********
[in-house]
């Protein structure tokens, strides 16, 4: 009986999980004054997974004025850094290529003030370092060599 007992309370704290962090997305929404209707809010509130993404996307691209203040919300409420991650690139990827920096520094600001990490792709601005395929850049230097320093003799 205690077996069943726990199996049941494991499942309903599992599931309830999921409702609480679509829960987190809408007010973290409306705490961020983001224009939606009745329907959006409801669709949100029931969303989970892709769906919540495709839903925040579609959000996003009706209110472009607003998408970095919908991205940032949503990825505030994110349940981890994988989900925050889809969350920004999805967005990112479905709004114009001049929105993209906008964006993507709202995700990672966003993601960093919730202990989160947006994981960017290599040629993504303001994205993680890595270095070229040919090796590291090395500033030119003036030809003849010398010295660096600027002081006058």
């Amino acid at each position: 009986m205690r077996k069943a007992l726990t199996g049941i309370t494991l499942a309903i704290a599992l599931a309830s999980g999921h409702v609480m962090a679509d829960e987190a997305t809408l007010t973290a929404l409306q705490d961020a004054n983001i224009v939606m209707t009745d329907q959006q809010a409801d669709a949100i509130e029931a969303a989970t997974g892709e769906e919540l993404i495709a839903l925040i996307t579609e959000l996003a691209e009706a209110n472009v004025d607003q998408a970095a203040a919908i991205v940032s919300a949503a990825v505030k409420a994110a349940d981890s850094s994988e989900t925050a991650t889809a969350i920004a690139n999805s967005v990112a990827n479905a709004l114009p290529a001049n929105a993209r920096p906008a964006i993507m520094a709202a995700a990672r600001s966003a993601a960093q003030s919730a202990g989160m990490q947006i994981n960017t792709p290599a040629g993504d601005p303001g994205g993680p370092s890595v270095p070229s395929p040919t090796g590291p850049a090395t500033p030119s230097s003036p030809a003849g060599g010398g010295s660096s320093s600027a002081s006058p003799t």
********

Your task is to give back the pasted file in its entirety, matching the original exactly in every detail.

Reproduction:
[in-house]
């Protein structure tokens, strides 16, 4: 009986999980004054997974004025850094290529003030370092060599 007992309370704290962090997305929404209707809010509130993404996307691209203040919300409420991650690139990827920096520094600001990490792709601005395929850049230097320093003799 205690077996069943726990199996049941494991499942309903599992599931309830999921409702609480679509829960987190809408007010973290409306705490961020983001224009939606009745329907959006409801669709949100029931969303989970892709769906919540495709839903925040579609959000996003009706209110472009607003998408970095919908991205940032949503990825505030994110349940981890994988989900925050889809969350920004999805967005990112479905709004114009001049929105993209906008964006993507709202995700990672966003993601960093919730202990989160947006994981960017290599040629993504303001994205993680890595270095070229040919090796590291090395500033030119003036030809003849010398010295660096600027002081006058």
């Amino acid at each position: 009986m205690r077996k069943a007992l726990t199996g049941i309370t494991l499942a309903i704290a599992l599931a309830s999980g999921h409702v609480m962090a679509d829960e987190a997305t809408l007010t973290a929404l409306q705490d961020a004054n983001i224009v939606m209707t009745d329907q959006q809010a409801d669709a949100i509130e029931a969303a989970t997974g892709e769906e919540l993404i495709a839903l925040i996307t579609e959000l996003a691209e009706a209110n472009v004025d607003q998408a970095a203040a919908i991205v940032s919300a949503a990825v505030k409420a994110a349940d981890s850094s994988e989900t925050a991650t889809a969350i920004a690139n999805s967005v990112a990827n479905a709004l114009p290529a001049n929105a993209r920096p906008a964006i993507m520094a709202a995700a990672r600001s966003a993601a960093q003030s919730a202990g989160m990490q947006i994981n960017t792709p290599a040629g993504d601005p303001g994205g993680p370092s890595v270095p070229s395929p040919t090796g590291p850049a090395t500033p030119s230097s003036p030809a003849g060599g010398g010295s660096s320093s600027a002081s006058p003799t």